Uttaranchal High Court: In a case wherein a criminal revision was filed against the judgment and order dated 25-11-2013 passed by the Sessions Judge, whereby, the revisionists were convicted under Sections 279 and 304-A of the Penal Code, 1860 (‘IPC’) and were sentenced under Section 279 of the IPC for a term of three months simple imprisonment and a fine of Rs. 1000 each, Pankaj Purohit, J.*, opined that sequence of the incident reflected that the accident was not caused by the rash and negligent driving of the driver of the vehicle and the basis that doctrine of res ipsa loquitur stricto sensu would not apply to a criminal case as its applicability in an action for injury by negligence was well known.
The revisionists were the driver and conductor of a roadways bus. It was alleged that the bus was being driven by its driver very rashly and negligently and a woman fell out of the bus and came under the rear wheels of the bus and her head crushed, and she died on the spot. After investigation, the charge sheet was submitted against the revisionists, and in the post-mortem report the cause of death was shown as asphyxia and haemorrhage.
The Court after considering the evidence of the prosecution witness, noted that the deceased was standing at the door of the moving bus, when it was about to reach to the destination of the deceased and suddenly, due to some jerk, the door of the bus opened, and she fell out of the bus causing her accidental death on the spot. From the technical report, the Court inferred that the latch of the door of the bus was already loose. The Court opined that the sequence of the evidence was not proving the rash and negligence either of the driver or of its conductor beyond all reasonable doubt and thus, it would be safe to give the benefit of doubt to the revisionists.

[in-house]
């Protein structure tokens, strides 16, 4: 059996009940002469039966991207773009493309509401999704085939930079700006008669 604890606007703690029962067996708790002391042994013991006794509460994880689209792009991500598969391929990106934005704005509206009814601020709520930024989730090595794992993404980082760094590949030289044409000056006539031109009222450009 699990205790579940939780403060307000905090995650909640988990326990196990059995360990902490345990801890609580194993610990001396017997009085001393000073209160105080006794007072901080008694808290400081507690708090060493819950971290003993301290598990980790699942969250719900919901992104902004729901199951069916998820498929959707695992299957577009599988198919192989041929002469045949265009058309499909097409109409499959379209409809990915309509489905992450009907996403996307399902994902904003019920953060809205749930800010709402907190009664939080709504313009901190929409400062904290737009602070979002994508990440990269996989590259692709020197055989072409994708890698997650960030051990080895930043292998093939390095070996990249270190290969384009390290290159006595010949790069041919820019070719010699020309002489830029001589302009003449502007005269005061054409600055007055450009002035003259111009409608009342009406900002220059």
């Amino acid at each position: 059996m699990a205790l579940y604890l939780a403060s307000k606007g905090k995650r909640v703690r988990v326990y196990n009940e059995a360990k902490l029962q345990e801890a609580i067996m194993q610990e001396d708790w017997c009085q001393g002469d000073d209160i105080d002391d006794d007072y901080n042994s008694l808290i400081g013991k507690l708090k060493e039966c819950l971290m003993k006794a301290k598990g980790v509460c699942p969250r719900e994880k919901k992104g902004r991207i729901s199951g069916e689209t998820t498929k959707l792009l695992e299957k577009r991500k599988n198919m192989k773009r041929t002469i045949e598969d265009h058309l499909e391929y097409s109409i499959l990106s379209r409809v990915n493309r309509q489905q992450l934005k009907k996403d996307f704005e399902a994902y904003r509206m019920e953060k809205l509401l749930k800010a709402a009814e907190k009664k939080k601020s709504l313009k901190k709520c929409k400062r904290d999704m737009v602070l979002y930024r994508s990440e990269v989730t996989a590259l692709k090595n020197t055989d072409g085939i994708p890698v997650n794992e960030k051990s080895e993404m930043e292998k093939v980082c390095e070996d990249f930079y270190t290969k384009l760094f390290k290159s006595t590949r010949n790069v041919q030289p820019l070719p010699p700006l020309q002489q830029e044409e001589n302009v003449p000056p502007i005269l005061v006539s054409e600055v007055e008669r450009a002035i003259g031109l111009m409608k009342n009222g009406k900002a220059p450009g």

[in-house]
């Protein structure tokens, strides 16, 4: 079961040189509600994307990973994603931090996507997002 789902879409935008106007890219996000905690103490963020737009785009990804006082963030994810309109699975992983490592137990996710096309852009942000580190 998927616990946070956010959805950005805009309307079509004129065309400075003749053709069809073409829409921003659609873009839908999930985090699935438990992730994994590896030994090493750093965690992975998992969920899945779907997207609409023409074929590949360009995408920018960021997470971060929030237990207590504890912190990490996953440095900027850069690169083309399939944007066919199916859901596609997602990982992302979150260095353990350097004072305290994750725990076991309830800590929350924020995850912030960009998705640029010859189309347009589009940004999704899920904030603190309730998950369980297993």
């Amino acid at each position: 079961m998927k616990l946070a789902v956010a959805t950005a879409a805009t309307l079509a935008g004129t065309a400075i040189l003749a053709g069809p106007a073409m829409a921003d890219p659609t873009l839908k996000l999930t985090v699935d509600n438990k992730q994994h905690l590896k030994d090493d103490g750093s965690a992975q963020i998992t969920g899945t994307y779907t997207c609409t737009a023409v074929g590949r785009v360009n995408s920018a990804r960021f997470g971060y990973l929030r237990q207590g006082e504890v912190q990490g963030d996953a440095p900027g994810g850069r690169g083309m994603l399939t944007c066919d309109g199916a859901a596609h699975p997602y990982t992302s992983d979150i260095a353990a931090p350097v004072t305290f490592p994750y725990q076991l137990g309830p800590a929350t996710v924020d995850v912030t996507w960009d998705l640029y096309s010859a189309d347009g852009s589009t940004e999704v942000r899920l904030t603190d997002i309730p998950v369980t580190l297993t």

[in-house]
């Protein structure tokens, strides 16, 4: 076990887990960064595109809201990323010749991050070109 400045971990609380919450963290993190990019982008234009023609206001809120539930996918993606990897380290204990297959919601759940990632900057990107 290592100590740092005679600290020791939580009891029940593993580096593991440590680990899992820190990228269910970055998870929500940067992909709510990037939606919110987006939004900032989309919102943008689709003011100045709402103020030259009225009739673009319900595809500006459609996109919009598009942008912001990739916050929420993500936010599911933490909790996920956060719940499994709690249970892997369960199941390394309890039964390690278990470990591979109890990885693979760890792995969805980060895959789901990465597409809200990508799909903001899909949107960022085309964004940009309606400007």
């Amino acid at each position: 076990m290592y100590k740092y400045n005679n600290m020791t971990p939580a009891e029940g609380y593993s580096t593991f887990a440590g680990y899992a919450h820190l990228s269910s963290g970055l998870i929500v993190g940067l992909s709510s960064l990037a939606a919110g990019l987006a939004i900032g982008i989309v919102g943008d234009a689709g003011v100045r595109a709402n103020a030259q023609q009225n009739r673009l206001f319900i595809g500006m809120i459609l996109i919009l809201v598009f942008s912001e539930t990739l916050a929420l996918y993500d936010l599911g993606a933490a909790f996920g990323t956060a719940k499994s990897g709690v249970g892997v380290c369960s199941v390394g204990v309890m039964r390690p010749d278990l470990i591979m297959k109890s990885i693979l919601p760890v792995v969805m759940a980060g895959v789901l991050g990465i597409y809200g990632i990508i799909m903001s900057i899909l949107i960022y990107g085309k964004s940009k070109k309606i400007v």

The Court opined that in criminal cases, the burden of proof stands much higher than that of civil matters. In criminal matters, the circumstances against the accused must be proved and established firmly and it must be unerringly pointing towards the guilt of the accused. The Court relied on Nanjundappa v. State of Karnataka, 2022 SCC OnLine SC 628 and held that the principle of res ipsa loquitur in stricto sensu would not apply in cases falling under Section 304-A of the IPC. Thus, the Court allowed the criminal revision and had set aside the judgement and order of the Trial Court.
[Virendra Kumar v. State of Uttarakhand, 2023 SCC OnLine Utt 960, decided on 29-08-2023]
Advocates who appeared in this case :
For the Revisionists: Ms. Neetu Singh, Mr. Lalit Sharma, Advocates.
For the Respondents: Mr. Kuldeep Singh Rawal, A.G.A.
*Judgement authored by – Justice Pankaj Purohit